Cundall continues to grow as projects pass £2bn mark
A major UK engineering consultancy firm headed by a Co Tyrone man has passed the £2bn mark for construction projects in Northern Ireland since setting up in Belfast 10 years ago.
Cundall now employs 900 people across 21 offices, working in 11 countries. It was set up in the north east of England in 1976.
It first expanded into Northern Ireland in 2008, but since the appointment of Cookstown man Tomas Neeson as managing partner in 2014, the firm has rapidly grown here.
In the past three years alone, Cundall's workforce has increased four-fold, with its project portfolio including the £220m upgrade of Ulster Hospital, Queen's University's new Institute of Maths and Physics and recent renovations at entertainment and education attraction W5.
The company specialises in mechanical, electrical, civil and structural engineering.
Speaking about the growth, Mr Neeson said: "Cundall was originally asked to come to Northern Ireland to support major healthcare projects.
"We knew from the start, however, that there were more opportunities and we came with a view to recruit local talent."
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The managing partner said engineering talent from Northern Ireland has played a key role in its success, not just in the Belfast office, but in its offices across the world, including Melbourne.
"In the past 25 years they have helped lead and grow our international business and we remain committed to providing opportunities for as many graduates and trainees as possible to develop long-term careers in the built environment," Mr Neeson said.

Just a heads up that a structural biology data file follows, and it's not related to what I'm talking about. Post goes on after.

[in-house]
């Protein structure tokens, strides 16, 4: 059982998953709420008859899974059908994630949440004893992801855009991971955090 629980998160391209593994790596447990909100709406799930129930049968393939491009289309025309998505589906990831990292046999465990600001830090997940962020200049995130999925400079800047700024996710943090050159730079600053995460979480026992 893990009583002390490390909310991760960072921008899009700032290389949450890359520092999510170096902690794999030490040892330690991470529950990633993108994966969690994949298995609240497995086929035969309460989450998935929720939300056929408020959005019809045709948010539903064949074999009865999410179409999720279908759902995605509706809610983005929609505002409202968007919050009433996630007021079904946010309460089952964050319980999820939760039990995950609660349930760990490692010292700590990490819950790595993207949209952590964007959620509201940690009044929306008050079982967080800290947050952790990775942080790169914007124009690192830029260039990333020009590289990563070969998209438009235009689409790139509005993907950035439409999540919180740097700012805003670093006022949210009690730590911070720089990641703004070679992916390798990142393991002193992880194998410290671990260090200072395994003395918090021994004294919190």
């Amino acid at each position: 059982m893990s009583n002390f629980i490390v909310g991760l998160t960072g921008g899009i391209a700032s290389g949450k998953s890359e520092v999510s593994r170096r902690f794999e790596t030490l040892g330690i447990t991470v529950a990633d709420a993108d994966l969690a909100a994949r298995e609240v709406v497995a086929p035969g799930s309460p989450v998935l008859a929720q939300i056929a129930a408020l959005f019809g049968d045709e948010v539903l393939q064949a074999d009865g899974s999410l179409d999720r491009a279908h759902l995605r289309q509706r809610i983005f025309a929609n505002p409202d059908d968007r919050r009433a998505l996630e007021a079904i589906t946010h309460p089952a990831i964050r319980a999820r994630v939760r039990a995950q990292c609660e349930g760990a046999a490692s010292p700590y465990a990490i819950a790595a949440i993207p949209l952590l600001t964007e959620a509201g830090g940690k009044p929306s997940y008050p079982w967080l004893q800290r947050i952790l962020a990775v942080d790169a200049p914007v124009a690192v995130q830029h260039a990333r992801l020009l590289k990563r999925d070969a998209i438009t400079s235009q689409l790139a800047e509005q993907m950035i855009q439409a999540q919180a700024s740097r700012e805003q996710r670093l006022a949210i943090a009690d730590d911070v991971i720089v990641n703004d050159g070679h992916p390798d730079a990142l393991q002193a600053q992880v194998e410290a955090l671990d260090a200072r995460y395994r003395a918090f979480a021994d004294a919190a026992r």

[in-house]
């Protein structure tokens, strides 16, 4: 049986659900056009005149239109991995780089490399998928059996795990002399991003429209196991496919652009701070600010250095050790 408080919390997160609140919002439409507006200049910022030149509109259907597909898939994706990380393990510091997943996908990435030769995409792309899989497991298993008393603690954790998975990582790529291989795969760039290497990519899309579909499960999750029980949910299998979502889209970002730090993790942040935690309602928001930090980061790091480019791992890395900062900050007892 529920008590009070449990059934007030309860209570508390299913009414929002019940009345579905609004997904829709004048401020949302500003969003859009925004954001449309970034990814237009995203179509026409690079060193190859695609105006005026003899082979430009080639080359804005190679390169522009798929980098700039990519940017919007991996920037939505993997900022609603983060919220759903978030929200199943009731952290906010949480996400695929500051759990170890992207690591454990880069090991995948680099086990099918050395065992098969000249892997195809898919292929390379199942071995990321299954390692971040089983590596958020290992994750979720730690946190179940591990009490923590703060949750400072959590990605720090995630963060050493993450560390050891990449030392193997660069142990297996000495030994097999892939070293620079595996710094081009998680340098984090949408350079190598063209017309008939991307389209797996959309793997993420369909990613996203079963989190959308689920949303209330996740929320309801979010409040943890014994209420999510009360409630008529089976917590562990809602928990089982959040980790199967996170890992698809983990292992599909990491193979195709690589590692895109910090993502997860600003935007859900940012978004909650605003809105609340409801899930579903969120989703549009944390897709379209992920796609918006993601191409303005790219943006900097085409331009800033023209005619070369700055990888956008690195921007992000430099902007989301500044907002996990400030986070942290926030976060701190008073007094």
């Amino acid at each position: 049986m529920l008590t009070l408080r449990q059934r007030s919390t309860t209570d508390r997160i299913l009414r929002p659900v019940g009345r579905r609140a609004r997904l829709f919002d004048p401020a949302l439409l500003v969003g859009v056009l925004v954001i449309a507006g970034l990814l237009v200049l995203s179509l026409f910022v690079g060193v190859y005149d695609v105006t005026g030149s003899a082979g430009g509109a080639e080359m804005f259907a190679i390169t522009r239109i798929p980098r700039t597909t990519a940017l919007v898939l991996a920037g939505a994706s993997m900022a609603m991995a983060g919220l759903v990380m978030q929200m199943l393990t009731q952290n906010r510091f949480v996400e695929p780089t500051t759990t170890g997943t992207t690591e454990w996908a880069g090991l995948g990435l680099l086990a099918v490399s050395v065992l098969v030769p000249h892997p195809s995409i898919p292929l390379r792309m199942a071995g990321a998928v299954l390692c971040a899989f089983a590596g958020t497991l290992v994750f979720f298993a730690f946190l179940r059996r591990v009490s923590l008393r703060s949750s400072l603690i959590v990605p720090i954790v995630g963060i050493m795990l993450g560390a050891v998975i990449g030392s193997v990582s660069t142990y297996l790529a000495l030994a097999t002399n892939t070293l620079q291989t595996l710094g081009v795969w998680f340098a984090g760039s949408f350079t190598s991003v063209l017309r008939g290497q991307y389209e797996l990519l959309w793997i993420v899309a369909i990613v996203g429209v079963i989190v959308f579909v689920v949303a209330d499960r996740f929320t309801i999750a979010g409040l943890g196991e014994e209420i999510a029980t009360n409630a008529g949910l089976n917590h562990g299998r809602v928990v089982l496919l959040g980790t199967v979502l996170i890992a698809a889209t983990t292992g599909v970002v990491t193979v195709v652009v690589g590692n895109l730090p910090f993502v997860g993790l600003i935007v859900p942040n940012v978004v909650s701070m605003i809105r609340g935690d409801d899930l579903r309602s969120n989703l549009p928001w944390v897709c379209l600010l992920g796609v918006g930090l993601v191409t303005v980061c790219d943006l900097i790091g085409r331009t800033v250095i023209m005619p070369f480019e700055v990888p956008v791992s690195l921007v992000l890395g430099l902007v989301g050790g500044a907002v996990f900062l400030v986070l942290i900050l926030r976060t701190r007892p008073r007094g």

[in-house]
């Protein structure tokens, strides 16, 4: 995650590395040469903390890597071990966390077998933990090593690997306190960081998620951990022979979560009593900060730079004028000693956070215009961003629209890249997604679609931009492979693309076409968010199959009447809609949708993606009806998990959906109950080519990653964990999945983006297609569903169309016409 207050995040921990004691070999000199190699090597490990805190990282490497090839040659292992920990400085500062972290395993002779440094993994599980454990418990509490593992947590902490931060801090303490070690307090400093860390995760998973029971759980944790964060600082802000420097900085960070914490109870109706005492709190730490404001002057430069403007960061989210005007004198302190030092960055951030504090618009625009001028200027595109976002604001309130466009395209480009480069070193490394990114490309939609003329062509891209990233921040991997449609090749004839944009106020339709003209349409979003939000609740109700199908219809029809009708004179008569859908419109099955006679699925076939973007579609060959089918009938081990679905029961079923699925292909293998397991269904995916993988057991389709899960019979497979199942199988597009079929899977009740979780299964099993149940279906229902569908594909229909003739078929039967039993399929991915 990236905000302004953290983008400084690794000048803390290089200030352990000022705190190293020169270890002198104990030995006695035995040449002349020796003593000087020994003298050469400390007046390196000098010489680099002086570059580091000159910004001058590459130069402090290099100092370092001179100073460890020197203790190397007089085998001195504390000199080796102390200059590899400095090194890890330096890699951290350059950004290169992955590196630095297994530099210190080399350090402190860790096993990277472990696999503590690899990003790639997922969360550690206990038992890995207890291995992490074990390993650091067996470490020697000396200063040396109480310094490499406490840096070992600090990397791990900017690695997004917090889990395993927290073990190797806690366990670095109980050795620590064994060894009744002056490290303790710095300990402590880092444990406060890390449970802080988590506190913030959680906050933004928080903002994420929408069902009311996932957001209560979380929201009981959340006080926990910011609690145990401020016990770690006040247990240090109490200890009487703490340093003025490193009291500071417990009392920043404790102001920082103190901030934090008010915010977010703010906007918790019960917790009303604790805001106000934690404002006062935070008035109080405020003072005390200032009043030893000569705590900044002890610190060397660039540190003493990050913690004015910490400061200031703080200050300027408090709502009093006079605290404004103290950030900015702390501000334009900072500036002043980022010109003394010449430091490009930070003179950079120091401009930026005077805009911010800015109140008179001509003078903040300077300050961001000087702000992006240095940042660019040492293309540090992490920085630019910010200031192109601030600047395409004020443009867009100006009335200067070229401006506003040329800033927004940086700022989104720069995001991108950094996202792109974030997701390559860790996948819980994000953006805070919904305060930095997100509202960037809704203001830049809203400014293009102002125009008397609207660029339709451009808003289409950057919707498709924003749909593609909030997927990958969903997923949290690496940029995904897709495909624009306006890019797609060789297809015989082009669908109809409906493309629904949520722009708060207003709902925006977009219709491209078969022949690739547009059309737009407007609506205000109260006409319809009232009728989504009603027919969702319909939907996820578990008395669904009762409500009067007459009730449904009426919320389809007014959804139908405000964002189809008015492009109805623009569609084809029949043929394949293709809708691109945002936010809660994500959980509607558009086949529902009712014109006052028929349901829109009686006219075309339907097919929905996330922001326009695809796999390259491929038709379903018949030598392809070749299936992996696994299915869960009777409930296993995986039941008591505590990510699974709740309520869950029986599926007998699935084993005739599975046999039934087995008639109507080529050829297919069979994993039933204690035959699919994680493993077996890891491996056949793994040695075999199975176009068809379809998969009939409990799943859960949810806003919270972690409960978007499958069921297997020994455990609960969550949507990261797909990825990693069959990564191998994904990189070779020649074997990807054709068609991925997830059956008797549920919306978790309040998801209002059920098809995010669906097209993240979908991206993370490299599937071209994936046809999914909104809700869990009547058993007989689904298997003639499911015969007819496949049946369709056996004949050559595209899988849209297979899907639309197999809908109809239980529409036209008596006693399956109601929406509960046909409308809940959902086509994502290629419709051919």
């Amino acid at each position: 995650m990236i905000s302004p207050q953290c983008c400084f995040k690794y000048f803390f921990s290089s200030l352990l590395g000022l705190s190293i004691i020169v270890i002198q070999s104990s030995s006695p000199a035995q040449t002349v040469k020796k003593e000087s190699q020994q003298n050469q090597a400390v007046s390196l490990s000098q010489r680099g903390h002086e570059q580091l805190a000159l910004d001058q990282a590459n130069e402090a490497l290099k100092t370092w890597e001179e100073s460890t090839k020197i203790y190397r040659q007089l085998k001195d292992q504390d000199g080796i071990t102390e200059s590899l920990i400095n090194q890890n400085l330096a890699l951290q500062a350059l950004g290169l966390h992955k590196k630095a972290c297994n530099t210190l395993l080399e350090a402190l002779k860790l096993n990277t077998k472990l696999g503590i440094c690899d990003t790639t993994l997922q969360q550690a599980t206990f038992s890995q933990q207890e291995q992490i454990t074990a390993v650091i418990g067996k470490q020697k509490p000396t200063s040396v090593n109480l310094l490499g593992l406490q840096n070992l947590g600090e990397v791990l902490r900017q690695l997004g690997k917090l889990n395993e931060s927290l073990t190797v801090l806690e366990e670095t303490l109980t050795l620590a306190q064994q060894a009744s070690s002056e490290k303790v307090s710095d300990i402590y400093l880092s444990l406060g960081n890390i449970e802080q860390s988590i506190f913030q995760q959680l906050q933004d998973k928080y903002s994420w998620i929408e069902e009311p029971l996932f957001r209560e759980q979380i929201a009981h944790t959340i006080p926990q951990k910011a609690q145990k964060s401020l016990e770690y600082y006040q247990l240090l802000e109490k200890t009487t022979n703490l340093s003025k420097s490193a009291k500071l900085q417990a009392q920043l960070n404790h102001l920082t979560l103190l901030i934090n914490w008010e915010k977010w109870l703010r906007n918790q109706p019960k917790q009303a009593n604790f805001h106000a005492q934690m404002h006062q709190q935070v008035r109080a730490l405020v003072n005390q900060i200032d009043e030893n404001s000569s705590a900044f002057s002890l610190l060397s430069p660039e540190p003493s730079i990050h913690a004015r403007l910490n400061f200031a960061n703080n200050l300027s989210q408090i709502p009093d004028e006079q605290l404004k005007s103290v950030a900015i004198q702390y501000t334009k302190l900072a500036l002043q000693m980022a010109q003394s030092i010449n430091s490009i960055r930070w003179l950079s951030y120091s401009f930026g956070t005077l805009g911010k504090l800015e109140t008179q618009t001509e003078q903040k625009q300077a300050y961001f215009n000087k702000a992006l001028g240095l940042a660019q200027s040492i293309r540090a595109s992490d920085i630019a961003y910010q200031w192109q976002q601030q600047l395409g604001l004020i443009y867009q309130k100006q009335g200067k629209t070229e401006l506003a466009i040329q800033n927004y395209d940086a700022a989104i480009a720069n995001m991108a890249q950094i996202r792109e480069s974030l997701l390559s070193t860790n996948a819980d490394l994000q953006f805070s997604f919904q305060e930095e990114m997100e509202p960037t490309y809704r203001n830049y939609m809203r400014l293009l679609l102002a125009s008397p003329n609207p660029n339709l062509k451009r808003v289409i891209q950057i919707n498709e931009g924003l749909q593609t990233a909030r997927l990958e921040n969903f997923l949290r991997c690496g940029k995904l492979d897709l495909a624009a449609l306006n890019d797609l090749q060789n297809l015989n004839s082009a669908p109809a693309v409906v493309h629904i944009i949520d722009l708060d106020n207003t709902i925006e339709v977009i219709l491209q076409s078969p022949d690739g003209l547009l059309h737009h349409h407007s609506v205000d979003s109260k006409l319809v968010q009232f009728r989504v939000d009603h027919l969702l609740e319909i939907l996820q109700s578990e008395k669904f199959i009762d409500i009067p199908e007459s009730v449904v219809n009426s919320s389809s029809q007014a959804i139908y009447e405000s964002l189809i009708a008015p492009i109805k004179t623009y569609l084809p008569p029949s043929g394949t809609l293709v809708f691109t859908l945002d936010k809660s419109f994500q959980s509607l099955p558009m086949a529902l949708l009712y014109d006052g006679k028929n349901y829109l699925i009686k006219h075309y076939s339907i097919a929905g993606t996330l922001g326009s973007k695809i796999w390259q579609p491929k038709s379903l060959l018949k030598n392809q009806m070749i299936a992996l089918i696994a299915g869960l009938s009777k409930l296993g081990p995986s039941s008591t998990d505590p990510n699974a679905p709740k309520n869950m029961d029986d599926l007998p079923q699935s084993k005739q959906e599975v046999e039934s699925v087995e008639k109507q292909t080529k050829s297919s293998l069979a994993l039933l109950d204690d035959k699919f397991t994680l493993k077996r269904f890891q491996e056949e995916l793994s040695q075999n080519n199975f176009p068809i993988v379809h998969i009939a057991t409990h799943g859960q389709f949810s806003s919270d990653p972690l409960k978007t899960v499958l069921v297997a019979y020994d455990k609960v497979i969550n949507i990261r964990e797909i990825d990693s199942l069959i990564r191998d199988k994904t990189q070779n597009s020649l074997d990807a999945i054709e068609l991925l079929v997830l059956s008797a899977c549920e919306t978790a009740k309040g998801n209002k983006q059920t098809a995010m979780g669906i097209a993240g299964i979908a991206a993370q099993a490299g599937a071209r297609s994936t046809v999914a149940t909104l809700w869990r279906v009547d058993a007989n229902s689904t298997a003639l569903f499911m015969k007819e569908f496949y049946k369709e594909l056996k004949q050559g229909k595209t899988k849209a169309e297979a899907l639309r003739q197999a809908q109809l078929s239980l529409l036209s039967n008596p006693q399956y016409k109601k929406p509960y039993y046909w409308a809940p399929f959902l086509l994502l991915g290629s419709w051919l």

"We are constantly striving to offer more to clients and the recent expansion of our local offering to include fire engineering consultancy demonstrates this commitment."
Recent accounts for Cundall showed its annual turnover has now passed £60m. Clients include Rolls-Royce, Jaguar Land Rover, Sainsbury's, Facebook and John Lewis Partnership.
"We are constantly asking what more we can do, and are heavily invested in both the increasing health and wellbeing agenda in all occupied spaces, and in digital engineering, which will be transformational in our sector," Mr Neeson added.
"Our success in Belfast is based on our practice-wide ethos of providing 'clever friendly engineers' who deliver innovative solutions and exemplary service. Our aim is to ensure clients receive an end product that is aligned to their brand aspirations and culture."
Belfast-based mechanical associate Yvonne McNally said Cundall has worked across a range of major health, commercial, residential and education construction projects.
"Recent growth in Belfast has been exceptional and headcount has increased to help meet demand," she said. "We also collaborate closely with the wider Cundall business, particularly our Dublin office, on projects for global brand clients.
"Further growth is anticipated locally, especially in the residential and commercial sectors. All of Cundall's projects are led by our partners who are fully involved from conception to handover.
"The firm has also invested heavily in IT to ensure that staff and clients can fully access the talent available in our global network."
According to Cundall, sustainability is at the core of its operation. In 2012 it became the world's first consultancy to be formally endorsed as a 'One Planet Company' by the sustainability charity Bioregional.
"We provide our clients with practical advice and solutions, which reduce the environmental impact of developments, and provide better spaces for building users and occupiers, as well as for the wider community," the firm said.